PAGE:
“The nearby streets will be closed.”
World Cup fever reaches high as S. National flags, soccer balls, head bands and other cheering accessories are to be found everywhere in the city.
SEOUL, South Korea (CNN) — A huge “red wave” is expected to engulf downtown South Korea’s capital Tuesday as the nation kicks off its participation in World Cup 2006.
Kang said during World Cup 2002 that was held in both South Korea and Japan he was in the United States and really missed the atmosphere that is now gripping Seoul.
Since South Korea’s games are scheduled for either late night or early mornings, South Korean soccer fans will be suffering from the time difference between Germany and South Korea.
“If it rains, people will come with their rain jackets. The second game with France is at 4 a.m. The following two games with France and Switzerland will begin at 4 a.m., Seoul time. With their unique cheering and unparalleled level of commitment to their team, the Red Devils are often described as the squad’s 12th man.
Among them about 25 percent said the team will reach the quarterfinals, while only 95 out of the total respondents thought the Korean team had any chance to bring the World Cup home.
Young fans of the South Korean team show their united support in downtown Seoul.
“In 2002 confidence was very high, but this time maybe not so much,” said promoter Shin. Just a couple of days before the big game, Seoul was being soaked in torrential rain, but Shin was unconcerned about the weather.
Koreans would love to see a repeat of 2002, when the World Cup hosts made it to the semifinals. local time (1 p.m. news, politics, entertainment, health, crime, tech and more.
Since the beginning of May, several of Seoul’s landmark office buildings, department stores and shop windows have been decorated with huge banners featuring Korean players or cheering slogans. but I [will] definitely be here,” said 20-year old student Jeung Son-min.
South Korea’s first game with Togo will kickoff at 10 p.m. They will fly to Germany in four separate contingents with the last group arriving by June 17th.
“When I was in Chicago I had to go to a Mexican bar to watch the games.”
In a survey by the 21st Century Sports Forum, 88.3 percent of 1,094 Koreans polled believed that the national team will at least advance to the round of 16.. Many Koreans will stay up after midnight to watch the matches broadcast live from Germany.
Pubs, bars, night clubs and other entertainment places are banking on the World Cup fever as an opportunity to boost sales. GMT). Some of them have started promoting various events and special offers to attract customers.
“We will offer everyone a free drink when the Korean team scores its first goal, and one hour of free drinks if Korea wins,” said 45-year old Kang Shin-woo, the owner of the Orange Bar in Seoul’s Haebangchon district. But then Shin added that the early morning streets of downtown Seoul will echo with enthusiastic chants of “Be the Reds,” whatever the matches in Germany or the weather in South Korea brings in the coming days.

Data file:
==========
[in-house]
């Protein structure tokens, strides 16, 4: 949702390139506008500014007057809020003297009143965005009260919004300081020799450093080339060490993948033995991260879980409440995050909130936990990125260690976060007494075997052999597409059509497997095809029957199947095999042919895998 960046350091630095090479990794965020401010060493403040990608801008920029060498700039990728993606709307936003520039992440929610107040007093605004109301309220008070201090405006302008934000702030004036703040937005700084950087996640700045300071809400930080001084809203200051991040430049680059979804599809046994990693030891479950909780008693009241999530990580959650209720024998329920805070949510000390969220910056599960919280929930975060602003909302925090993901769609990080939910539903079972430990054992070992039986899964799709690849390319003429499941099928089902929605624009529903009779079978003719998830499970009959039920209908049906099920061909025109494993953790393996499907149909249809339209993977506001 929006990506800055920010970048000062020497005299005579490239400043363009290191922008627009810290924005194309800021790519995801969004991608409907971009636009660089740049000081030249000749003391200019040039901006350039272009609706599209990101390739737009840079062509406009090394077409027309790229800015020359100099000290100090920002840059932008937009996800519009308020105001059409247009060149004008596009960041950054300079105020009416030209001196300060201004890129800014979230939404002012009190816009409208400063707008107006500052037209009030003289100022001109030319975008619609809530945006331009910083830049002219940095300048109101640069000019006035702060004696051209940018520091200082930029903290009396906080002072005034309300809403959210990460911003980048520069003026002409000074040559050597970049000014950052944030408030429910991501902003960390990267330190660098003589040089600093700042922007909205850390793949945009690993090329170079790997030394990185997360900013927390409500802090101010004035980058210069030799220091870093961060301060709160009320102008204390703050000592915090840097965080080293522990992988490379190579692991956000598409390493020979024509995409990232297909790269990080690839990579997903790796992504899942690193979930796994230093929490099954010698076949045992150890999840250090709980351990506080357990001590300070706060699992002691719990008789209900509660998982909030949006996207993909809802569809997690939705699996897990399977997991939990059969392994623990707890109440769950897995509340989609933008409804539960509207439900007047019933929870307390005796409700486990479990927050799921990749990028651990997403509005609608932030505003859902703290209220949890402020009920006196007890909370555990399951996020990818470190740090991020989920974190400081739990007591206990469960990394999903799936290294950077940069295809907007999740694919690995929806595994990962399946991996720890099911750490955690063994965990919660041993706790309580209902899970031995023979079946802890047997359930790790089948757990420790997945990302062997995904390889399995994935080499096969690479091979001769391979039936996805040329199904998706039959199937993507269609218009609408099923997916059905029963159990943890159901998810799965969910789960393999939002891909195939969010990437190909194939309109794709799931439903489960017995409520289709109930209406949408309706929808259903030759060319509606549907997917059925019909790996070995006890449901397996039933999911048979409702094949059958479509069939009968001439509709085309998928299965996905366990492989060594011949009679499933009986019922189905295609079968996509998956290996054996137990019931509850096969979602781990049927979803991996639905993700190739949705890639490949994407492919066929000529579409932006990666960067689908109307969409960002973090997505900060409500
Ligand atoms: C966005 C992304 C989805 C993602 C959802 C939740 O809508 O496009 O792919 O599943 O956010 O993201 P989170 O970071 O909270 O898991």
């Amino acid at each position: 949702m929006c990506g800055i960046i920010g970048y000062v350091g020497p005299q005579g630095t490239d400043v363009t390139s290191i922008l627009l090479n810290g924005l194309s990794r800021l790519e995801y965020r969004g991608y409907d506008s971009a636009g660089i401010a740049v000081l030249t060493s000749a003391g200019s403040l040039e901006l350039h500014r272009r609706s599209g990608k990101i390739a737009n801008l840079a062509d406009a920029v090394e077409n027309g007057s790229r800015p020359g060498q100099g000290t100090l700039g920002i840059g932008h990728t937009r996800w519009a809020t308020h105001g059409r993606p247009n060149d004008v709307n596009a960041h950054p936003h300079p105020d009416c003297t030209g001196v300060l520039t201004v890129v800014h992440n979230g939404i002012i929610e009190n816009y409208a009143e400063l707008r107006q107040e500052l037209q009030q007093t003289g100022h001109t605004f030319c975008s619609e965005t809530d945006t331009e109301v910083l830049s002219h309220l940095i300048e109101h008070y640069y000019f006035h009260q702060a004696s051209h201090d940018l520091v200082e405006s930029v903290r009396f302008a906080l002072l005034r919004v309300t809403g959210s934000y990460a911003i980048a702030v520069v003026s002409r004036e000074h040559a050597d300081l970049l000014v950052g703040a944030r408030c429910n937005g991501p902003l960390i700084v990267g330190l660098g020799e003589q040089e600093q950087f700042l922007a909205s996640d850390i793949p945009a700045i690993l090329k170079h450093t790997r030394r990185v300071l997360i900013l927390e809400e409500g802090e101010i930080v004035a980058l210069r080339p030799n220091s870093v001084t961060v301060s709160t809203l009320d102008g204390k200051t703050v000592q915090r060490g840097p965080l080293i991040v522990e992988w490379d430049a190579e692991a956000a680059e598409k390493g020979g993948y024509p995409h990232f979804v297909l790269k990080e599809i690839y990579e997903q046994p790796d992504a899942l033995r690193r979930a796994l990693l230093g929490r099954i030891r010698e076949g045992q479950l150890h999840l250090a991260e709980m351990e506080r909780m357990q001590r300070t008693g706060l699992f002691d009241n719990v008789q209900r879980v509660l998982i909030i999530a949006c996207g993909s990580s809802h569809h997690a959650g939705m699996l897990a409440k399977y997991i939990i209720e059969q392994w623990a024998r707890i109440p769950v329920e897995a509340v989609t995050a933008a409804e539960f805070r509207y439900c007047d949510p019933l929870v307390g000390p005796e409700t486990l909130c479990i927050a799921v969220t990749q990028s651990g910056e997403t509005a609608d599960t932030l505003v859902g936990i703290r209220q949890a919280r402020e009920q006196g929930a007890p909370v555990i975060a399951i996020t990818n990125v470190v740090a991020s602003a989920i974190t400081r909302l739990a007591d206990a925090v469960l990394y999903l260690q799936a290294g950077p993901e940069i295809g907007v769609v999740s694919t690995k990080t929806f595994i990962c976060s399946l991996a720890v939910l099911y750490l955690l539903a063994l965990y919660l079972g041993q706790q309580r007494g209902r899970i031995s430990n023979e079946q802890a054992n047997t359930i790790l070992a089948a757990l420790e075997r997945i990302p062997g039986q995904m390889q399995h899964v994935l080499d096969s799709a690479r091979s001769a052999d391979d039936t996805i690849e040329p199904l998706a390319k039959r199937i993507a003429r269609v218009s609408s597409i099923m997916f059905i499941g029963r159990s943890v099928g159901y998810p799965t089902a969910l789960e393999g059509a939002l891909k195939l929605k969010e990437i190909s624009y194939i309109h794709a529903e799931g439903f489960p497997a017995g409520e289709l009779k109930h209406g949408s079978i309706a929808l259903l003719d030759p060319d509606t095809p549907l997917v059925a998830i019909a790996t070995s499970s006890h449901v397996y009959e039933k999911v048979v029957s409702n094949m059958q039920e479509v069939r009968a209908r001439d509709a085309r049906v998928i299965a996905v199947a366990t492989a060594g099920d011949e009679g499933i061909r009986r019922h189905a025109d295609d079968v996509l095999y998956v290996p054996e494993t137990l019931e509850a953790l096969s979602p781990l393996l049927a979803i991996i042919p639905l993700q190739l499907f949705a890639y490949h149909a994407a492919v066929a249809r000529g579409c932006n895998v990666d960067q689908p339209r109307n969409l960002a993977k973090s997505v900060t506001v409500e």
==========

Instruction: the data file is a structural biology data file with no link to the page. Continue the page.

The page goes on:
CNN.com gives you the latest stories and video from the around the world, with in-depth coverage of U.S. Koreans have been waiting for this for four years. The Red Devils at least are on track for a repeat of the images that thrilled global TV viewers, when about 2 million red-clad fans crammed the Seoul City Hall Plaza to watch their team’s semifinal clash with Germany.
The Red Devils are highly organized and use the Internet and Korea’s advanced phone technology to ensure a massive turnout at game-day events. We Red Devils are not afraid of rain!”
“We are expecting at least 200,000 and as many as 1 million people to come to Gwanghwamun and the City Hall Plaza to cheer for the Korean-Togo game,” said Shin Ji-Hyun, a promoter for the events. Many of them have installed large-screen plasma Television screens and plan to remain open all night for diehard soccer fans. news, politics, entertainment, health, crime, tech and more.
CNN.com gives you the latest stories and video from the around the world, with in-depth coverage of U.S. Many will be wearing red “Again 2002″ T-shirts and singing “Dae han min kuk” (Great Republic of Korea) as they cheer on their national soccer team.
City organizers plan to set off fireworks to light up at the Seoul City Hall Plaza and at the World Cup stadiums in Seoul and Daejeon before the game begins and when the Korean team scores a goal.
The “Red Devils,” (“Bulgeun Angma” in Korean) the official organization of hardcore supporters for the Korean national soccer team, has appointed about 400 members to lead the cheers at the games in Frankfurt, Hanover and Leipzig. “We have installed a 100-inch screen to play every game,” he said, adding that with people from at least 27 countries living within walking distance of the pub, he expects a lot of business.
Hundreds of thousands of soccer fans are expected to converge on the Seoul City Hall Plaza and nearby streets, as well as jam public bars and restaurants to watch the nation’s first match against Togo. Korea cheers its team
By Shirley Han Ying
‘Red Devils’ gears up for the World Cup
A recent online survey by a leading local portal site Daum showed around 16.7 percent, or one in six South Koreans, plans to support the national team in public venues such as soccer stadiums, city plazas and bars.
Hope mixed with concern
Shin from the promotion agency said,
“I will come to Gwanghwamun to support our team on Tuesday
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